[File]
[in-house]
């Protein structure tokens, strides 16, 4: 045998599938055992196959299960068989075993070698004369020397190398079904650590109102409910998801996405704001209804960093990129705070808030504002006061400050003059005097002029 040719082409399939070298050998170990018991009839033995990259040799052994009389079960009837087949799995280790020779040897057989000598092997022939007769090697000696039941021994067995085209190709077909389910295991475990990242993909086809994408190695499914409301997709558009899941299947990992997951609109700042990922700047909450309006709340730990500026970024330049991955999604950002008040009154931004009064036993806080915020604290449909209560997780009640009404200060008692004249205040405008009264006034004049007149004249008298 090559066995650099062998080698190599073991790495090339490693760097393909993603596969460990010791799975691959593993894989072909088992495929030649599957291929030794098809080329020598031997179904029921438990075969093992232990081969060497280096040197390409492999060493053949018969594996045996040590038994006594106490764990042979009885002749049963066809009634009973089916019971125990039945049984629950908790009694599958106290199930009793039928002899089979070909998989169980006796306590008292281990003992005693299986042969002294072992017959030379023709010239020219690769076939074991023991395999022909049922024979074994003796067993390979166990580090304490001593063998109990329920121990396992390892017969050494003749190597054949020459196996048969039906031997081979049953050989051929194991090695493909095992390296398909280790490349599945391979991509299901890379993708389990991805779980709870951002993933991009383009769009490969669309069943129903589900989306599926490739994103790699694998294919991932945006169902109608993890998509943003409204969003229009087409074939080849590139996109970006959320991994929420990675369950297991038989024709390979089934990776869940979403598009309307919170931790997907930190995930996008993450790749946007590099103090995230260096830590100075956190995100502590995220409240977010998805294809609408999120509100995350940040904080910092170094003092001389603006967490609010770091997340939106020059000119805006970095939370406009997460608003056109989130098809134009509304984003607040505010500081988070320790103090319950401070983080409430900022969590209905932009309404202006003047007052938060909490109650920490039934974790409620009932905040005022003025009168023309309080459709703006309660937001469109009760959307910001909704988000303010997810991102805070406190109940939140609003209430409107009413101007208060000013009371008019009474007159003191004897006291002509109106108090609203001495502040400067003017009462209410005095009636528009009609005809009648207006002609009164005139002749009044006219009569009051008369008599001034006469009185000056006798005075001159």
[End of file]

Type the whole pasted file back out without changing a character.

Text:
[in-house]
């Protein structure tokens, strides 16, 4: 045998599938055992196959299960068989075993070698004369020397190398079904650590109102409910998801996405704001209804960093990129705070808030504002006061400050003059005097002029 040719082409399939070298050998170990018991009839033995990259040799052994009389079960009837087949799995280790020779040897057989000598092997022939007769090697000696039941021994067995085209190709077909389910295991475990990242993909086809994408190695499914409301997709558009899941299947990992997951609109700042990922700047909450309006709340730990500026970024330049991955999604950002008040009154931004009064036993806080915020604290449909209560997780009640009404200060008692004249205040405008009264006034004049007149004249008298 090559066995650099062998080698190599073991790495090339490693760097393909993603596969460990010791799975691959593993894989072909088992495929030649599957291929030794098809080329020598031997179904029921438990075969093992232990081969060497280096040197390409492999060493053949018969594996045996040590038994006594106490764990042979009885002749049963066809009634009973089916019971125990039945049984629950908790009694599958106290199930009793039928002899089979070909998989169980006796306590008292281990003992005693299986042969002294072992017959030379023709010239020219690769076939074991023991395999022909049922024979074994003796067993390979166990580090304490001593063998109990329920121990396992390892017969050494003749190597054949020459196996048969039906031997081979049953050989051929194991090695493909095992390296398909280790490349599945391979991509299901890379993708389990991805779980709870951002993933991009383009769009490969669309069943129903589900989306599926490739994103790699694998294919991932945006169902109608993890998509943003409204969003229009087409074939080849590139996109970006959320991994929420990675369950297991038989024709390979089934990776869940979403598009309307919170931790997907930190995930996008993450790749946007590099103090995230260096830590100075956190995100502590995220409240977010998805294809609408999120509100995350940040904080910092170094003092001389603006967490609010770091997340939106020059000119805006970095939370406009997460608003056109989130098809134009509304984003607040505010500081988070320790103090319950401070983080409430900022969590209905932009309404202006003047007052938060909490109650920490039934974790409620009932905040005022003025009168023309309080459709703006309660937001469109009760959307910001909704988000303010997810991102805070406190109940939140609003209430409107009413101007208060000013009371008019009474007159003191004897006291002509109106108090609203001495502040400067003017009462209410005095009636528009009609005809009648207006002609009164005139002749009044006219009569009051008369008599001034006469009185000056006798005075001159």